In each of our regular New Bulletins the Chairman, Nigel Hancock, writes his observations on Cricket Society matters. You can read the latest edition below.
Just a few words from me this time, most of my allocated space given to our treasurer Phil Reeves, who between the third and fourth Ashes Tests penned his thoughts on that remarkable England win at Headingley. It is human to remember where one was at key moments – Cuban missile crisis, Kennedy’s assassination, World Cup 1966, 9/11 – with successive generations having their own memorable events thrust upon them. For those of us with sporting passions, Headingley (and of course Lord’s for the World Cup Final) 2019 will be added to our cricketing lists. I was in the south of France and must admit that some days I forgot that there was important cricket being played. Not however during the gripping end game of that third Test and, unlike in the distant past trying to pick out the odd word from a crackly Long Wave, there was Agnew and his team coming over clearly on my smartphone with video clips swiftly following. Off I went for a cooling celebratory swim once Ben Stokes had finished the job in remarkable fashion.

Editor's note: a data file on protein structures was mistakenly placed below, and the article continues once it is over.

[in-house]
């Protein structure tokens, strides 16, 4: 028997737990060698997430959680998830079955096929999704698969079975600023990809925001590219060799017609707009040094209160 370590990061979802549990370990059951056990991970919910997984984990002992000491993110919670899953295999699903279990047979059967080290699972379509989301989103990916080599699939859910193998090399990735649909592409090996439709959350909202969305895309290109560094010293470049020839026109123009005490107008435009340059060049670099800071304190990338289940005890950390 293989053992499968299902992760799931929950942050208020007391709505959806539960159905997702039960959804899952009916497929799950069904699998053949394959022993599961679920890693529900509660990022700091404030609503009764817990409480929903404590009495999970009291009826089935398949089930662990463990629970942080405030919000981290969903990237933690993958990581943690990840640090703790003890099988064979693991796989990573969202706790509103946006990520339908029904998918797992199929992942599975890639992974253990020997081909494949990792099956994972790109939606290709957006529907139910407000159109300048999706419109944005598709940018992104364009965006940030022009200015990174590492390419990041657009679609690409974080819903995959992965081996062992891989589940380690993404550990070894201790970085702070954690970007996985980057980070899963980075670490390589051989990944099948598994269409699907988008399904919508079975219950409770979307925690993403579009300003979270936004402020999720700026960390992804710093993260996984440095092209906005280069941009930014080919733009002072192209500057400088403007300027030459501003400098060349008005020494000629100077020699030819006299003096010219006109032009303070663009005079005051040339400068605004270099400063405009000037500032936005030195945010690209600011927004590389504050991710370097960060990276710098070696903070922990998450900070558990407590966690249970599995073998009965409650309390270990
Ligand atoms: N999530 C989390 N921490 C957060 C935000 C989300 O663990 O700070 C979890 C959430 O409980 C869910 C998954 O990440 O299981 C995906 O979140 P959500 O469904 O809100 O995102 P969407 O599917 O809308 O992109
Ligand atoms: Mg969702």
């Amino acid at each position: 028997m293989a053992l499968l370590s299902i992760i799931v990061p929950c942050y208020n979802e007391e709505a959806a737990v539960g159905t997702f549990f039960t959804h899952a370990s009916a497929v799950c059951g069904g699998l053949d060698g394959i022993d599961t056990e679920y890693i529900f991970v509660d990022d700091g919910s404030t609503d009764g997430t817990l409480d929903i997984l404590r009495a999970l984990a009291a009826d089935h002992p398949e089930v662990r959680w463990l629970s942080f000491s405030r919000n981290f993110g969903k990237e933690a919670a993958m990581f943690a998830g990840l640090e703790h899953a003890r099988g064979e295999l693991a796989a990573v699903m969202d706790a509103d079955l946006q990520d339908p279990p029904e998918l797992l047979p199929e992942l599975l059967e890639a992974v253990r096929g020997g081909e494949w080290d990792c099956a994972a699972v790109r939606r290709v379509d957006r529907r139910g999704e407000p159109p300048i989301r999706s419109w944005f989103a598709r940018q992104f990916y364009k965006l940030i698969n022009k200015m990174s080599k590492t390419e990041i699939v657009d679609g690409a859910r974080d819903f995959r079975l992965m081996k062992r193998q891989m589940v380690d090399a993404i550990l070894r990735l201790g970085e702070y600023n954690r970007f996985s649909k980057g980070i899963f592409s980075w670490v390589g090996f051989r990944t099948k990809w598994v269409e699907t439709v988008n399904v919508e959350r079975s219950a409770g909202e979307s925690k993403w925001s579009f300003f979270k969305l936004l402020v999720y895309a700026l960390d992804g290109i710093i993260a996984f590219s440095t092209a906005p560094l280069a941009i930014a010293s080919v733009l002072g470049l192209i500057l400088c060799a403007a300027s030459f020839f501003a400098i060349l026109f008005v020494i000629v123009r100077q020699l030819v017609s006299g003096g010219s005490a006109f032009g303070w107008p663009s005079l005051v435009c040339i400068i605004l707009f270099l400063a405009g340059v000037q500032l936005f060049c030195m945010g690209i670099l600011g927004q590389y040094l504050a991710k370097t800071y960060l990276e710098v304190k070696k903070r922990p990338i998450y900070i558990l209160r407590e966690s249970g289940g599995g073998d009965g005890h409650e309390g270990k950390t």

Well done Australian men in emulating Australia’s women in retaining those Ashes. As fully covered elsewhere, Steve Smith and a stronger bowling line-up were probably the difference between the two sides. By the time this Bulletin reaches you it will be known whether or not England have levelled the series at The Oval. Arguably, the concept of retaining something simply because you have drawn the subsequent contest is outmoded. A super over anyone to decide the Ashes whenever a series is drawn? …..
Australian Cricket Society Chairman Ken Piesse and his touring party will be leaving these shores happily. There were about 60 Aussies at our cricket film night and social at the Union Jack Club during the Lord’s Test. The evening went well, with David Frith making a surprise and welcome appearance (thanks Gideon Haigh for helping with that and for speaking) to provide commentary on The MCC Expeditionary Force in Australia 1954-55. Both that film and the other shown about the 1926 series here recorded England victories, but of course more importantly are records of both the cricket played and the wider social and economic contexts. Our own Robert Moseley planned the evening and has provided the British Film Institute with the notes he prepared. We are hoping that during 2020 Robert will present a further selection of films and that this can become an annual fixture.